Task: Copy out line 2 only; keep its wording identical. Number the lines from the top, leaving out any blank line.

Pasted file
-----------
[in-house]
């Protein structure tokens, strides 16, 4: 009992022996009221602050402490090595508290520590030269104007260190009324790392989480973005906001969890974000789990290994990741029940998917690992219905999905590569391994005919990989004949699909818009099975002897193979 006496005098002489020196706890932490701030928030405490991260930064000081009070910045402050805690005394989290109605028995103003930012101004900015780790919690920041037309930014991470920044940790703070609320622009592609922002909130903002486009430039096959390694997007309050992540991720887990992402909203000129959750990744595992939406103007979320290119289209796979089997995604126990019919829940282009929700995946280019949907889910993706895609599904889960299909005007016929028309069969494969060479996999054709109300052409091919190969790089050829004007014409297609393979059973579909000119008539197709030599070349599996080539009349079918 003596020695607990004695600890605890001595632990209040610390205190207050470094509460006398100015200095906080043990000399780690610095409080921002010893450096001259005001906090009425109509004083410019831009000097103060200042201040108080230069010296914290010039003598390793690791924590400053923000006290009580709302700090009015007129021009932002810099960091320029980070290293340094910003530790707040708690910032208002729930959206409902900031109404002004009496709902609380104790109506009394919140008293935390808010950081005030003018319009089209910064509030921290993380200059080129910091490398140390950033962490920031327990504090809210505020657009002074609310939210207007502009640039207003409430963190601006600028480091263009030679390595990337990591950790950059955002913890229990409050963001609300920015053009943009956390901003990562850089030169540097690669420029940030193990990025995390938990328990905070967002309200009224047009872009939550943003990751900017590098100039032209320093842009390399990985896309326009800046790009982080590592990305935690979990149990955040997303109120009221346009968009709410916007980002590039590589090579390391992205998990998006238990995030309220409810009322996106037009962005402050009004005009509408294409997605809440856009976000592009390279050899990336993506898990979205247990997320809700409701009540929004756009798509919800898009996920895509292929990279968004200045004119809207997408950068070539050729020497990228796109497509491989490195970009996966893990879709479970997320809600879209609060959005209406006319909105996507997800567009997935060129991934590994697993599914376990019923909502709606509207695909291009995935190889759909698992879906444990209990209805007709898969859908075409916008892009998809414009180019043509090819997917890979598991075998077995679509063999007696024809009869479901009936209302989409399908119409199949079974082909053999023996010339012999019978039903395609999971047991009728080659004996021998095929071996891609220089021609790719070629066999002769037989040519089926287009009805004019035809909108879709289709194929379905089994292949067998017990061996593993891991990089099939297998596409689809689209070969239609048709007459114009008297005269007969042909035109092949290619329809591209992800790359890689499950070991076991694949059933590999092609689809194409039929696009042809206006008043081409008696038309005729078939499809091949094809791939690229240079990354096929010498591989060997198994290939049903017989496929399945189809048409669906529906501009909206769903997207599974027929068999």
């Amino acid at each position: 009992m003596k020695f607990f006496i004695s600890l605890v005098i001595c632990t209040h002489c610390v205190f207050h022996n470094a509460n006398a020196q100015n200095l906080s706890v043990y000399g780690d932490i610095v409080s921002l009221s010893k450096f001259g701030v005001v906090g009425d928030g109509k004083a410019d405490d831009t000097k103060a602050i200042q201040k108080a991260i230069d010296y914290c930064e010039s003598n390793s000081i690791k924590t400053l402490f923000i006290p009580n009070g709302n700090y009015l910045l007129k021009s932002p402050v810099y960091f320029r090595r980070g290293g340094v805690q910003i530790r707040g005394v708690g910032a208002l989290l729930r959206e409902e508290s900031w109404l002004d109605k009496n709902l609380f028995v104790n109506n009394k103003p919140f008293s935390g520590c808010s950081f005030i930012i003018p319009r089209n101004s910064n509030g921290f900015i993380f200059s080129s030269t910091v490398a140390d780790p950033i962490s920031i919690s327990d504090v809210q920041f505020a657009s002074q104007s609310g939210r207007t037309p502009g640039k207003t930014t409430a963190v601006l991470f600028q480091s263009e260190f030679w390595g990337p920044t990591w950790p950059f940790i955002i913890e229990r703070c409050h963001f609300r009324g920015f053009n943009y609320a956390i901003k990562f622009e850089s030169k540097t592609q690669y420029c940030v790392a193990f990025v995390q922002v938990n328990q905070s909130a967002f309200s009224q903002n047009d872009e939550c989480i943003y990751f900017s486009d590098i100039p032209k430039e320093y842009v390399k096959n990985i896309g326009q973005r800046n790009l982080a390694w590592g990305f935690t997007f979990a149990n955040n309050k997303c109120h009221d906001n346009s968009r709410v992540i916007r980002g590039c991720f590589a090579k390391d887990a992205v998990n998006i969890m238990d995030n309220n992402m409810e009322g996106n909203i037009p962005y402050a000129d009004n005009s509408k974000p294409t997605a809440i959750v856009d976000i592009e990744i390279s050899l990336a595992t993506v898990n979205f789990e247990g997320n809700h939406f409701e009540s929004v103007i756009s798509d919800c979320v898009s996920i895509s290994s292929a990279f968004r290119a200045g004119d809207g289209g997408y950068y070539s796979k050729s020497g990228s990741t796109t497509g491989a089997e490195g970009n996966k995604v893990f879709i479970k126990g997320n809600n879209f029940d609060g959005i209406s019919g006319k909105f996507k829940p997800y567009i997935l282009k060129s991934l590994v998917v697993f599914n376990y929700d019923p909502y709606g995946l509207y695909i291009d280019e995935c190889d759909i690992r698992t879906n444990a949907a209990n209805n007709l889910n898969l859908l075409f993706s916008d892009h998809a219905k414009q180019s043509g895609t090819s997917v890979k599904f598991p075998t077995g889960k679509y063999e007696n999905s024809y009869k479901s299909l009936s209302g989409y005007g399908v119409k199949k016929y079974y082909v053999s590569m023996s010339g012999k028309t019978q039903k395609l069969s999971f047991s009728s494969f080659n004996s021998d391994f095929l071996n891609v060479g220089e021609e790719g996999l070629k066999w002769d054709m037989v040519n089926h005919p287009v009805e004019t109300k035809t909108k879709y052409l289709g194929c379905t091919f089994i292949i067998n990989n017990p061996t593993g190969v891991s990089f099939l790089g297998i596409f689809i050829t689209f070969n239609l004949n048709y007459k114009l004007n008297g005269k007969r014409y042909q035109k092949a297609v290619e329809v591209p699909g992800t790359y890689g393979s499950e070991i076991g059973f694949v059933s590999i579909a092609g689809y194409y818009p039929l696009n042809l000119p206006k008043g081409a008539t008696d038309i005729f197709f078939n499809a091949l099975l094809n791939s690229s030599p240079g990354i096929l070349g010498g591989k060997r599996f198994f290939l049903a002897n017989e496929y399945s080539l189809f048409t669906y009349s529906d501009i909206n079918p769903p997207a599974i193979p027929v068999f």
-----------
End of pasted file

């Protein structure tokens, strides 16, 4: 009992022996009221602050402490090595508290520590030269104007260190009324790392989480973005906001969890974000789990290994990741029940998917690992219905999905590569391994005919990989004949699909818009099975002897193979 006496005098002489020196706890932490701030928030405490991260930064000081009070910045402050805690005394989290109605028995103003930012101004900015780790919690920041037309930014991470920044940790703070609320622009592609922002909130903002486009430039096959390694997007309050992540991720887990992402909203000129959750990744595992939406103007979320290119289209796979089997995604126990019919829940282009929700995946280019949907889910993706895609599904889960299909005007016929028309069969494969060479996999054709109300052409091919190969790089050829004007014409297609393979059973579909000119008539197709030599070349599996080539009349079918 003596020695607990004695600890605890001595632990209040610390205190207050470094509460006398100015200095906080043990000399780690610095409080921002010893450096001259005001906090009425109509004083410019831009000097103060200042201040108080230069010296914290010039003598390793690791924590400053923000006290009580709302700090009015007129021009932002810099960091320029980070290293340094910003530790707040708690910032208002729930959206409902900031109404002004009496709902609380104790109506009394919140008293935390808010950081005030003018319009089209910064509030921290993380200059080129910091490398140390950033962490920031327990504090809210505020657009002074609310939210207007502009640039207003409430963190601006600028480091263009030679390595990337990591950790950059955002913890229990409050963001609300920015053009943009956390901003990562850089030169540097690669420029940030193990990025995390938990328990905070967002309200009224047009872009939550943003990751900017590098100039032209320093842009390399990985896309326009800046790009982080590592990305935690979990149990955040997303109120009221346009968009709410916007980002590039590589090579390391992205998990998006238990995030309220409810009322996106037009962005402050009004005009509408294409997605809440856009976000592009390279050899990336993506898990979205247990997320809700409701009540929004756009798509919800898009996920895509292929990279968004200045004119809207997408950068070539050729020497990228796109497509491989490195970009996966893990879709479970997320809600879209609060959005209406006319909105996507997800567009997935060129991934590994697993599914376990019923909502709606509207695909291009995935190889759909698992879906444990209990209805007709898969859908075409916008892009998809414009180019043509090819997917890979598991075998077995679509063999007696024809009869479901009936209302989409399908119409199949079974082909053999023996010339012999019978039903395609999971047991009728080659004996021998095929071996891609220089021609790719070629066999002769037989040519089926287009009805004019035809909108879709289709194929379905089994292949067998017990061996593993891991990089099939297998596409689809689209070969239609048709007459114009008297005269007969042909035109092949290619329809591209992800790359890689499950070991076991694949059933590999092609689809194409039929696009042809206006008043081409008696038309005729078939499809091949094809791939690229240079990354096929010498591989060997198994290939049903017989496929399945189809048409669906529906501009909206769903997207599974027929068999």